Sunday, April 15, 2007

Remember to Forget by Deborah Raney

Remember to Forget
Deborah Raney
2007, Howard Fiction

Maggie Anderson is on her way back to deliver her boyfriend his liquor, when she is carjacked and left stranded on the side of the road outside New York City. Knowing that this may be her only chance to escape Kevin’s tyrannical rule over her life, she makes the most of her opportunity by depending upon the kindness of strangers. Eventually, Maggie finds herself in the rural town of Clayburn, Kansas.

Trevor Ashlock, publisher of the Clayburn Courier, is trying to make it from day to day. It’s been two years since the tragic accident that claimed his family, but he keeps busy with the paper and working on the Wren’s Nest Bed and Breakfast remodeling project.

When Trevor meets Maggie, he feels as if he is coming back to life. And Maggie as “Meg” begins to feel safe, even though she is trapped in a web of lies she has spun about her past, having always to remember not to reveal too much so that Kevin will never find her.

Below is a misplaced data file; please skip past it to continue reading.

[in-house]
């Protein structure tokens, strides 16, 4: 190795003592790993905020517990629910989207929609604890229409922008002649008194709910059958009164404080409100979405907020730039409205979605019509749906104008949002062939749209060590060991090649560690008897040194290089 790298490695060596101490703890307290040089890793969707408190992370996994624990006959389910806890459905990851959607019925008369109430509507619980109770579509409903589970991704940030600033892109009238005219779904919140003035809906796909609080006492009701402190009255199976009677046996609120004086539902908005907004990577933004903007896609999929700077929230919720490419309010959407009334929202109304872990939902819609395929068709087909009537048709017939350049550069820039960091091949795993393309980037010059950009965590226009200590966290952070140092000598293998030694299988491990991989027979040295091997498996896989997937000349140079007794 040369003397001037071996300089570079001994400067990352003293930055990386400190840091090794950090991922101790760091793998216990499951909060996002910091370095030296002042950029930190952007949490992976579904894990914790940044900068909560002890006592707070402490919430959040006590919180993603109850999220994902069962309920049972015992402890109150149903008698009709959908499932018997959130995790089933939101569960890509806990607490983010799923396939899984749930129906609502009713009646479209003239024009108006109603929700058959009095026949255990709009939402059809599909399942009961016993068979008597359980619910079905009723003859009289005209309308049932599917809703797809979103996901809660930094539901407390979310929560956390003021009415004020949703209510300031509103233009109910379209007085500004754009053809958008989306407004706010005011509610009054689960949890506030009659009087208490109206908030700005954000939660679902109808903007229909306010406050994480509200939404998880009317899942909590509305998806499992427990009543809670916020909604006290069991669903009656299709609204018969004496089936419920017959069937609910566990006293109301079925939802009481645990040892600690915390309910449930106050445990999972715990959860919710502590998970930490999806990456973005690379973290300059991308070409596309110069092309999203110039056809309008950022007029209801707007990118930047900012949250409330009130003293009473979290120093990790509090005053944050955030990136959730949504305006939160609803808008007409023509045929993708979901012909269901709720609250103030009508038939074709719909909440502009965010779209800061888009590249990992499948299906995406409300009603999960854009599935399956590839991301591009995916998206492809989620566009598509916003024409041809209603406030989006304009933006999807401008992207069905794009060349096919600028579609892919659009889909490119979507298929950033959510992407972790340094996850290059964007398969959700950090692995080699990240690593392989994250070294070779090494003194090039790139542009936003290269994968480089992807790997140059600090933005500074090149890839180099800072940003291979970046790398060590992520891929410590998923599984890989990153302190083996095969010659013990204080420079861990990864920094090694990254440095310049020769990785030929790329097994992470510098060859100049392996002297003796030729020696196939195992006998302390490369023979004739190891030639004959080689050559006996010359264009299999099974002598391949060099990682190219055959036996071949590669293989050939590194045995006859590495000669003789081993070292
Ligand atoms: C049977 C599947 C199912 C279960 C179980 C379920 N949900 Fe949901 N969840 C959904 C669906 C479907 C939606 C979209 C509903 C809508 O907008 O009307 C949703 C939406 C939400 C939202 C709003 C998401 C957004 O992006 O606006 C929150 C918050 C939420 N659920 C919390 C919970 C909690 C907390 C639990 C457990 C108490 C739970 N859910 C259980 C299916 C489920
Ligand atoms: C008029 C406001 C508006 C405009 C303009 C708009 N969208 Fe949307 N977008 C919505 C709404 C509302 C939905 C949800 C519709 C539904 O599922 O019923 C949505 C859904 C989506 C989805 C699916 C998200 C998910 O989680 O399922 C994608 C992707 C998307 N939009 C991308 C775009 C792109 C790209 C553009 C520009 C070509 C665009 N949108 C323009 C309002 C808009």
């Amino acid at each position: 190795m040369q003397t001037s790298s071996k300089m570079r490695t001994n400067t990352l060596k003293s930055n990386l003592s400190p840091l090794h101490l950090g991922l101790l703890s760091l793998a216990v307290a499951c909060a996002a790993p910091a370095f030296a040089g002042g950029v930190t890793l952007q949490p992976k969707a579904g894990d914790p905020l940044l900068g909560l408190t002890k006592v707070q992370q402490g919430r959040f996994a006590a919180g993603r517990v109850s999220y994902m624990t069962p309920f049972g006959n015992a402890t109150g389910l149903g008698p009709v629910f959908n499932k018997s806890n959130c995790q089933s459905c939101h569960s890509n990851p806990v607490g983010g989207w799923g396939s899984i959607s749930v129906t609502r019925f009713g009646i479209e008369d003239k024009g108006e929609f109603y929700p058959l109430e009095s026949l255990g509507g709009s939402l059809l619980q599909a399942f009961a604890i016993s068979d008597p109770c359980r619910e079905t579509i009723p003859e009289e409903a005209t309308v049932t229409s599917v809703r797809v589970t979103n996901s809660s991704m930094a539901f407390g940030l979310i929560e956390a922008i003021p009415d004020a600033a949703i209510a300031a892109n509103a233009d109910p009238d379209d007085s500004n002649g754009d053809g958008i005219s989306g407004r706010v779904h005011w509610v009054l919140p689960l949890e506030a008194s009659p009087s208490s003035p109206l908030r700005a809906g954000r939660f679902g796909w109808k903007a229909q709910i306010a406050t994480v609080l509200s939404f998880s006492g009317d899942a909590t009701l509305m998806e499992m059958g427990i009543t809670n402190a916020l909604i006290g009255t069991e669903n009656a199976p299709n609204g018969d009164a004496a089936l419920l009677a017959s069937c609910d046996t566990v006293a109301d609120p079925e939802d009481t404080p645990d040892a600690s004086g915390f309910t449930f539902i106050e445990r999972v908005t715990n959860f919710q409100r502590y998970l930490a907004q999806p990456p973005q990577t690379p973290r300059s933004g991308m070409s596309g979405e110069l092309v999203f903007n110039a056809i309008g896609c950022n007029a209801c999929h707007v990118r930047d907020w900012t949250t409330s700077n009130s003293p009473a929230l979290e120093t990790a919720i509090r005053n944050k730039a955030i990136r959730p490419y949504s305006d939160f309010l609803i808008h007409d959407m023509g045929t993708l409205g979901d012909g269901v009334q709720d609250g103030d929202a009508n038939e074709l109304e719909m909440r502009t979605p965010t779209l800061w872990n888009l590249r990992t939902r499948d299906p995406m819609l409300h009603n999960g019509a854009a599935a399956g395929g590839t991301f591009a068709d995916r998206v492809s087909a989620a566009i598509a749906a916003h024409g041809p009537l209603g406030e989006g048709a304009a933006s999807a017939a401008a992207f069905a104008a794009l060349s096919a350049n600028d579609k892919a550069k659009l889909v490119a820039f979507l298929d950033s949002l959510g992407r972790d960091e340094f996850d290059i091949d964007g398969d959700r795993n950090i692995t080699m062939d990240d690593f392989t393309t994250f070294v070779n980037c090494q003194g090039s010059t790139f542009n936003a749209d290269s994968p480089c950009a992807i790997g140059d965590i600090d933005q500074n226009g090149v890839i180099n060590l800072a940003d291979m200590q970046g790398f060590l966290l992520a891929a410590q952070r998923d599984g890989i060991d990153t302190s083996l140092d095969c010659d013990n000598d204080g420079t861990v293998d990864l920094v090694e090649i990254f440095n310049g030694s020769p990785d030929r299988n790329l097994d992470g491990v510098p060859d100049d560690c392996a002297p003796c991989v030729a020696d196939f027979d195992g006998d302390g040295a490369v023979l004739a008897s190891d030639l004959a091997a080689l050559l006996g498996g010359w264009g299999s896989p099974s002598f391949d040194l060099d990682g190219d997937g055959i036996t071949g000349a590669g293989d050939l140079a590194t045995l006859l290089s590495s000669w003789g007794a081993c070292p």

I really enjoyed the way Deborah Raney told the stories of Maggie and Trevor. Their stories are not uncommon, yet they are fresh and new.

I found myself alternating between wanting to shake Maggie and wanting to hug her and be her friend. Thankfully, she finds a great friend in Wren, another lovable and huggable character.

The people of the town of Clayburn are sweet and kind, which I found refreshing. (No gossip or backbiting here!) No one preaches at Maggie. Rather, they show her the love of God through their love and actions toward her. I like that. I believe this sets a good example for those of us who belong to Christ.

Remember to Forget deals with some unpleasant topics, to be sure, yet Raney somehow writes them in a kind and gentle way. The characters are sympathetic, and that appeals to me as much as the story.

I would recommend this book to fans of Christian fiction and sweet stories that are not saccharine. I look forward to reading more of Raney’s novels in the future.

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